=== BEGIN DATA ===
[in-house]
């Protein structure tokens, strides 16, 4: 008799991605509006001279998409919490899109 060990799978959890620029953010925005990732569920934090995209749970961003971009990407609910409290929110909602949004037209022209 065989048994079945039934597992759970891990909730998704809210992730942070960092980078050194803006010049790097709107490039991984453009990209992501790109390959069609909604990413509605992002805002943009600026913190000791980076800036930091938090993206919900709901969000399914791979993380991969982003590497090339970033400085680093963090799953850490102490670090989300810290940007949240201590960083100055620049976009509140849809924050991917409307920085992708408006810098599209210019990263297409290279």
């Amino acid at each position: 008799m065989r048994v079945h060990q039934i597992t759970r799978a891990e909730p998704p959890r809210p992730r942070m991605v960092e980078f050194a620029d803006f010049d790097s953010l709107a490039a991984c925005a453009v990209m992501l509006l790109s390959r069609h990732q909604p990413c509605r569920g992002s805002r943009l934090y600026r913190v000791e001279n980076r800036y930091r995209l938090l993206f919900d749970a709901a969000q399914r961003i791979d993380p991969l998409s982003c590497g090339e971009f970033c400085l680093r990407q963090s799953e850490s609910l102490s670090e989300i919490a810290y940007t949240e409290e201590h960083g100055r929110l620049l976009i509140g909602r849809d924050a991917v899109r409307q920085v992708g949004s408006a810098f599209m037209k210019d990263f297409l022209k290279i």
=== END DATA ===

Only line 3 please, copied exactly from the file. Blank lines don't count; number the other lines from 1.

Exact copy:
């Amino acid at each position: 008799m065989r048994v079945h060990q039934i597992t759970r799978a891990e909730p998704p959890r809210p992730r942070m991605v960092e980078f050194a620029d803006f010049d790097s953010l709107a490039a991984c925005a453009v990209m992501l509006l790109s390959r069609h990732q909604p990413c509605r569920g992002s805002r943009l934090y600026r913190v000791e001279n980076r800036y930091r995209l938090l993206f919900d749970a709901a969000q399914r961003i791979d993380p991969l998409s982003c590497g090339e971009f970033c400085l680093r990407q963090s799953e850490s609910l102490s670090e989300i919490a810290y940007t949240e409290e201590h960083g100055r929110l620049l976009i509140g909602r849809d924050a991917v899109r409307q920085v992708g949004s408006a810098f599209m037209k210019d990263f297409l022209k290279i």